Paris Attacker Says He Was Targeting 'Charlie Hebdo' Magazine 

French officials say a man who is suspected of stabbing two people Friday in Paris has said he was targeting what he thought were the offices of the satirical magazine "Charlie Hebdo" because it had recently republished cartoons featuring the Prophet Muhammad.  

The attacker was identified as an 18-year-old Pakistani man who arrived in France three years ago as an unaccompanied minor.  

He was apparently unaware that the magazine had moved from that location, following  a 2015 attack that killed 17 people.  

French authorities launched an anti-terrorism investigation after the attack on Friday. 

In an interview with France 2 television station, French Interior Minister Gerald Darmanin said the attack was "clearly an act of Islamist terrorism."  

On Sunday, Darmanin visited a synagogue and said more than 7,000 police and soldiers are protecting Jewish services as the Jewish holy day of Yom Kippur, the Day of Atonement, begins.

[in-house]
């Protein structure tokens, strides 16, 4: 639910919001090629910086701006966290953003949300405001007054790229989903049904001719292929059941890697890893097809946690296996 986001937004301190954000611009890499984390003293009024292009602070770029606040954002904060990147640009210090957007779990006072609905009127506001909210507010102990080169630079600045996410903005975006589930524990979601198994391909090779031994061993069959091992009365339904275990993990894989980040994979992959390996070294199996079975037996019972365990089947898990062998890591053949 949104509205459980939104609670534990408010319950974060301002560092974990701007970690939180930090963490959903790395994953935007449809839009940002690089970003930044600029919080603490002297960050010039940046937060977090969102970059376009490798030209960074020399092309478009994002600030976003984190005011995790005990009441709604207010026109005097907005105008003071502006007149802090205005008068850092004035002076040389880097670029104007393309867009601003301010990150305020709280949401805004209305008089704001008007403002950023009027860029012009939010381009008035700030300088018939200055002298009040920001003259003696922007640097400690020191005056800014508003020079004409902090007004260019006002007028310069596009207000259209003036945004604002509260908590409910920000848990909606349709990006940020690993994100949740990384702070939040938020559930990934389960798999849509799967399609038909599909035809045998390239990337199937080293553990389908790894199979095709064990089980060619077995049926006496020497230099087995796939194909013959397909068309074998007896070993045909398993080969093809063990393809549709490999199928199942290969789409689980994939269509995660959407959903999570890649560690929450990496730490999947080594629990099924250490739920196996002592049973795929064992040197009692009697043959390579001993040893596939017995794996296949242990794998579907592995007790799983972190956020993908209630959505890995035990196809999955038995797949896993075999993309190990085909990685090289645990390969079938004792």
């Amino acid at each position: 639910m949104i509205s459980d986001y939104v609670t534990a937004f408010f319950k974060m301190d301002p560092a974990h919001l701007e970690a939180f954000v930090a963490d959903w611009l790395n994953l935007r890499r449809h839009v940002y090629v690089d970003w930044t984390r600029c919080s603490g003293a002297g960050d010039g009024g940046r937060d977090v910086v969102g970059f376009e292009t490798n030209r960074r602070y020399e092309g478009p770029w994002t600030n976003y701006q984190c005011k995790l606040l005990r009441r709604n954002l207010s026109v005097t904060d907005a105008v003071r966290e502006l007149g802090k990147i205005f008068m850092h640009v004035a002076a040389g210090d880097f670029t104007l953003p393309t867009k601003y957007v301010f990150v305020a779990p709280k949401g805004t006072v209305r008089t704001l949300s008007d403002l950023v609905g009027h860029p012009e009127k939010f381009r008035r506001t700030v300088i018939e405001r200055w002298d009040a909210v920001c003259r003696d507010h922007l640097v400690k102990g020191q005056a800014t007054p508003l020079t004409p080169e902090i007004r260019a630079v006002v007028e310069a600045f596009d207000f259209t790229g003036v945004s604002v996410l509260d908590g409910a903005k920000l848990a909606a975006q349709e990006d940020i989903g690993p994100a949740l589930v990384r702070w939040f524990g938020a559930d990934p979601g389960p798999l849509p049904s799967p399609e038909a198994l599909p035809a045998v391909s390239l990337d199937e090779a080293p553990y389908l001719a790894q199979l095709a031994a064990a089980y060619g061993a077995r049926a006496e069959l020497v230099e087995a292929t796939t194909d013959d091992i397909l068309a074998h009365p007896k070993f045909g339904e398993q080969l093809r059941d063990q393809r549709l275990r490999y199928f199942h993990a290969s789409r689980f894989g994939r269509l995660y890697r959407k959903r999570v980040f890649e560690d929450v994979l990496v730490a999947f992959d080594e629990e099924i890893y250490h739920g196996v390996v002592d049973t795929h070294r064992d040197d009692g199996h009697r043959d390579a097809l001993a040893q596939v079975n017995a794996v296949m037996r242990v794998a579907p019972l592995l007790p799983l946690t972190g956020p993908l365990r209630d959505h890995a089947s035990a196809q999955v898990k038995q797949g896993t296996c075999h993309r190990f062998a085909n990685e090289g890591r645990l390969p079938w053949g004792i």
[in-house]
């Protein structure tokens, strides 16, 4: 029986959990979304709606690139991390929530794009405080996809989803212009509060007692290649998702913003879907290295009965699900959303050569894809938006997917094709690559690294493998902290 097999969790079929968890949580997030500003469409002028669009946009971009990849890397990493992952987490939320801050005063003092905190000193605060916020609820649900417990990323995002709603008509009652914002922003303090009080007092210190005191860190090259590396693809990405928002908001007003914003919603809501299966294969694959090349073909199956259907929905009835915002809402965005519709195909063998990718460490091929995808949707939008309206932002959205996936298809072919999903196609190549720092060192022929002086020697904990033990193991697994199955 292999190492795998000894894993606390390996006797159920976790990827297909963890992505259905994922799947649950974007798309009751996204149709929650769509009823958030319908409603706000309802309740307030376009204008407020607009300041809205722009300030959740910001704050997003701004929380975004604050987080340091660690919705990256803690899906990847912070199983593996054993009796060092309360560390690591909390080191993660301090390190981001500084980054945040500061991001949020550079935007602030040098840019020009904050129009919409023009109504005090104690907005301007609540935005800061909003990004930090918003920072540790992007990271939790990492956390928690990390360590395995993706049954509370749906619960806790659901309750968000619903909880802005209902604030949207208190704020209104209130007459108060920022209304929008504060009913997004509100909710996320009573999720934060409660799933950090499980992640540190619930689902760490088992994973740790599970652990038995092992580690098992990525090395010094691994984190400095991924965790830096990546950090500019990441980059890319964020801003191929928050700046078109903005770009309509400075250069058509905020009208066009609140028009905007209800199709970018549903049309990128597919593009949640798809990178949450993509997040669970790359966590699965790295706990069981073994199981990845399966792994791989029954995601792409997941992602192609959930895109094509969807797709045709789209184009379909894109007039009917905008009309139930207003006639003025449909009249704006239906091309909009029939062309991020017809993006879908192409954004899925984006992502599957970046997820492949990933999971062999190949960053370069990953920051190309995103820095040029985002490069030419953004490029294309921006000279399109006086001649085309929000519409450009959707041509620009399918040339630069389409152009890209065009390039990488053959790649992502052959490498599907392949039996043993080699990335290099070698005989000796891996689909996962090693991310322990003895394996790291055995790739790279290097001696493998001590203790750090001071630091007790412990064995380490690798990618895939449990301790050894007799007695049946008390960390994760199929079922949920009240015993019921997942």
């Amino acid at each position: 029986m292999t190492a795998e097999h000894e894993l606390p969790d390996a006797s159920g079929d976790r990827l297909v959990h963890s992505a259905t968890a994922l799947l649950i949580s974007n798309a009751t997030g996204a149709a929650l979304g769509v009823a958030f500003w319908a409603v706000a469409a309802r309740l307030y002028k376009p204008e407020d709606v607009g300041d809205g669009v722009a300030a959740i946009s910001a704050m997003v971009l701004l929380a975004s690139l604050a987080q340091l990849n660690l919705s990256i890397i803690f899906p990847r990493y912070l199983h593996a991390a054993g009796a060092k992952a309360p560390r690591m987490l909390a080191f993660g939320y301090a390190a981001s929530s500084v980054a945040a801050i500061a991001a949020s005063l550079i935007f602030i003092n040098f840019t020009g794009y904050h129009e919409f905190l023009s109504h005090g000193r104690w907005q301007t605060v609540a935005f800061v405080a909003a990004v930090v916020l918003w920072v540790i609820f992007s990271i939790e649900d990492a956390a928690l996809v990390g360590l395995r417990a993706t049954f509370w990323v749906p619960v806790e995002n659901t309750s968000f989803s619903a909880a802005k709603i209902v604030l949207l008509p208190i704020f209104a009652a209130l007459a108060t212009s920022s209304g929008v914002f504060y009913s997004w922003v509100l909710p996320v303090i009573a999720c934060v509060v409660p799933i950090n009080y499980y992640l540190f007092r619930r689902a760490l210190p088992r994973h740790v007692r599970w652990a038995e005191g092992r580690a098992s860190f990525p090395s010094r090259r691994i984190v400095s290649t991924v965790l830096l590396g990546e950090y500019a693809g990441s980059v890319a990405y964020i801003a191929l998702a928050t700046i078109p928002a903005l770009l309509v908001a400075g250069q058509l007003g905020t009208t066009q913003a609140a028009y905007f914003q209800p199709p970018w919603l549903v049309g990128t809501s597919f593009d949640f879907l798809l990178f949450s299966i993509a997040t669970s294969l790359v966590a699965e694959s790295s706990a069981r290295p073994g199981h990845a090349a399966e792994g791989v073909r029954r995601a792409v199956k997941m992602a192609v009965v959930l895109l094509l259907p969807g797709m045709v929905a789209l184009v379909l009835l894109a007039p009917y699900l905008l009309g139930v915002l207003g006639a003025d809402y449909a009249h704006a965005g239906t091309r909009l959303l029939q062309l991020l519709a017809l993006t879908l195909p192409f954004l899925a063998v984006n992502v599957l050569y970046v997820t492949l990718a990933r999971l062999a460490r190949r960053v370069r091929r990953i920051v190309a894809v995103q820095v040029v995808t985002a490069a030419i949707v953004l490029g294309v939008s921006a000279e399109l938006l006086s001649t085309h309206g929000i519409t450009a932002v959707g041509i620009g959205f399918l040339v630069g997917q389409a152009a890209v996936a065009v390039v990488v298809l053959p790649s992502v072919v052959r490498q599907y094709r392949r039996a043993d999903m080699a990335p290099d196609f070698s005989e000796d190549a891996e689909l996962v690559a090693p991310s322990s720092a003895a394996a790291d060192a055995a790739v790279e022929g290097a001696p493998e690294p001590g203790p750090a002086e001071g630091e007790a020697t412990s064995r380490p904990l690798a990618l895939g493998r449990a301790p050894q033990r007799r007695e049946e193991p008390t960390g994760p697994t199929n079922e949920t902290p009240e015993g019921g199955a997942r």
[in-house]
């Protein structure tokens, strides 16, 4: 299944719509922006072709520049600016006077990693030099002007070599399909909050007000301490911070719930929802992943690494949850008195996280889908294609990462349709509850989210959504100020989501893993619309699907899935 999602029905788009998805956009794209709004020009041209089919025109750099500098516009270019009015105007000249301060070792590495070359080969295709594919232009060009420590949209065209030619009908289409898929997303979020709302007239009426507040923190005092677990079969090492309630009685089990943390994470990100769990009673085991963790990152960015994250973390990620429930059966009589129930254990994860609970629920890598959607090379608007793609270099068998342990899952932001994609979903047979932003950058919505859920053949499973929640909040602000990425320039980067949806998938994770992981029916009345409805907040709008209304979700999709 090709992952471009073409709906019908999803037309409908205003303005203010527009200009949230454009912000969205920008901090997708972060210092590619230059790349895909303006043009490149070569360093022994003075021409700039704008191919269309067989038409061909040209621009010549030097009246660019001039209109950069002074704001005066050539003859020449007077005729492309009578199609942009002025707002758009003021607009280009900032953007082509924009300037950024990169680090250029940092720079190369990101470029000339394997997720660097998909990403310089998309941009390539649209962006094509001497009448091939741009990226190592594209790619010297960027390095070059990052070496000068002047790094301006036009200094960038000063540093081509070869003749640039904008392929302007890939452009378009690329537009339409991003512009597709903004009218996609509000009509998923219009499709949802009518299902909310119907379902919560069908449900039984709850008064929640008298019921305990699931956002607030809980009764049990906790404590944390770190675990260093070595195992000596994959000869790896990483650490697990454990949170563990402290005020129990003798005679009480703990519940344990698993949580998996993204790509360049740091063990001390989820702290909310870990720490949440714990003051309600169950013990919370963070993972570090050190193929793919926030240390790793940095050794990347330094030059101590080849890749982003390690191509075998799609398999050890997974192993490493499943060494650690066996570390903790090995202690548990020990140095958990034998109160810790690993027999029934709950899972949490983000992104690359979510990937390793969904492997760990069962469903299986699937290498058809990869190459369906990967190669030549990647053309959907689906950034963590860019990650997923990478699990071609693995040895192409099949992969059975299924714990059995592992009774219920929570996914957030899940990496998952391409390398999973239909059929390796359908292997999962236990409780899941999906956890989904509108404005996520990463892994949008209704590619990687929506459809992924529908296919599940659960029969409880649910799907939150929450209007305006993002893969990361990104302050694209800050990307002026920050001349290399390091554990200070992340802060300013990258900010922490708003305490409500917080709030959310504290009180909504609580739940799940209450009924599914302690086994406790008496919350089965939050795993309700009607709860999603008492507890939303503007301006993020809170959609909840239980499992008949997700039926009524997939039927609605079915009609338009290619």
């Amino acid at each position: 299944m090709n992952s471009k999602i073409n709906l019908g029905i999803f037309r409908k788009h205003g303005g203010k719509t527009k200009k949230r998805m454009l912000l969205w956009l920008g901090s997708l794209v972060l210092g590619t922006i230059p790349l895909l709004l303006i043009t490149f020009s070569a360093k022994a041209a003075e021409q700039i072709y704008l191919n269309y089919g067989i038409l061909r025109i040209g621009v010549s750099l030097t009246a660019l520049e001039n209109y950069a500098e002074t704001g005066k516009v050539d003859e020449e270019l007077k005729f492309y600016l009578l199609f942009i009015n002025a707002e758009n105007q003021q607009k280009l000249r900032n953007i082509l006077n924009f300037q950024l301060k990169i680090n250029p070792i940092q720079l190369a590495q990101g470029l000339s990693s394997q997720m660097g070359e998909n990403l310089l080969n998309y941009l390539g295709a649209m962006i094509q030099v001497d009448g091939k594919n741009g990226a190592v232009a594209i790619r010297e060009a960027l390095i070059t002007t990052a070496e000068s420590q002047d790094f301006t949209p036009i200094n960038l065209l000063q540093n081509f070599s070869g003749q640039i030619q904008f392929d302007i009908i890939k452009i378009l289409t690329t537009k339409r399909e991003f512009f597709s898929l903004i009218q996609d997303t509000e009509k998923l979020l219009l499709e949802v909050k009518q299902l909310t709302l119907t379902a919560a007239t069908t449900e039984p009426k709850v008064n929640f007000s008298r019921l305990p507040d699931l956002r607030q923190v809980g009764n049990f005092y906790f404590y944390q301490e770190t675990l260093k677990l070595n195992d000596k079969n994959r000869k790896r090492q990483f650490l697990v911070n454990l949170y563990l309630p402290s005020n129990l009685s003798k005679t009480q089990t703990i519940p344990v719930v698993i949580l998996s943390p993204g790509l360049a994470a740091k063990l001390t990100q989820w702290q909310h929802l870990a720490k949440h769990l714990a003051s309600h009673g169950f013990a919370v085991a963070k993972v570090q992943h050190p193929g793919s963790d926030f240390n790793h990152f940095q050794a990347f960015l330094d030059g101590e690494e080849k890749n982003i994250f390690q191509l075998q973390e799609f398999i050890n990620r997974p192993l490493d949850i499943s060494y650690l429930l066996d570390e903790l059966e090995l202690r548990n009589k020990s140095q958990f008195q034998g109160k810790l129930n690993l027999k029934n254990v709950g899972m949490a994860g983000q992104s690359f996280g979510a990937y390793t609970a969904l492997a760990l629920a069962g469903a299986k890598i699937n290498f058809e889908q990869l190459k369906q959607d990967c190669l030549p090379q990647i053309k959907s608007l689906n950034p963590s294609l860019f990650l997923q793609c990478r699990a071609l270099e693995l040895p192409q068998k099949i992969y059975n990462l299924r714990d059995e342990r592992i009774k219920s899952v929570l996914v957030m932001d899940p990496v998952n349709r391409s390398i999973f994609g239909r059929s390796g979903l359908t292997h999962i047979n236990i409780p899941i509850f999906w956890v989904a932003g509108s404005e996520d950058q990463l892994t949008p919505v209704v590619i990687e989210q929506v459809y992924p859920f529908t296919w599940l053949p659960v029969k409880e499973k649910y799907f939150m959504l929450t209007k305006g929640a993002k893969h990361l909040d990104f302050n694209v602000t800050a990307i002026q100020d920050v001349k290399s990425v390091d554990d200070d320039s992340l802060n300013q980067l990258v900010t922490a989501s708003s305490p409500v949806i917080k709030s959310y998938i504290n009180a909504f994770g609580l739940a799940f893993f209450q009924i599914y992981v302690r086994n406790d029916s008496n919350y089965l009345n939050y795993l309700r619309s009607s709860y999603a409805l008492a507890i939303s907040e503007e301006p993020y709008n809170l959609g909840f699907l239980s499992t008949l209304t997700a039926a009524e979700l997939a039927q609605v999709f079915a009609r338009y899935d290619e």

“Because we know that Jews are particularly targeted by Islamist attacks,” Darmanin told reporters, “we should obviously protect them.” 

Jean-Francois Ricard, France's counterterrorism prosecutor, said the attacker did not know the victims — a woman and a man from a documentary production company on a smoke break.  

French police said on Saturday they had detained a person believed to be a former roommate of the man who attacked the people.  

Late Friday police released a 33-year-old Algerian man who was a witness and had "chased the assailant," after the investigators corroborated the man’s account. 

A terrorism trial for 14 people accused of being accomplices in the 2015 attack on the magazine is currently going on in Paris.   

"Charlie Hebdo" angered many Muslims by publishing cartoons featuring the Prophet Muhammad, and ahead of the trial it recently reprinted some of the same cartoons.    

Police recently moved the magazine’s head of human resources from her home after she was the target of death threats around the start of the trial.  

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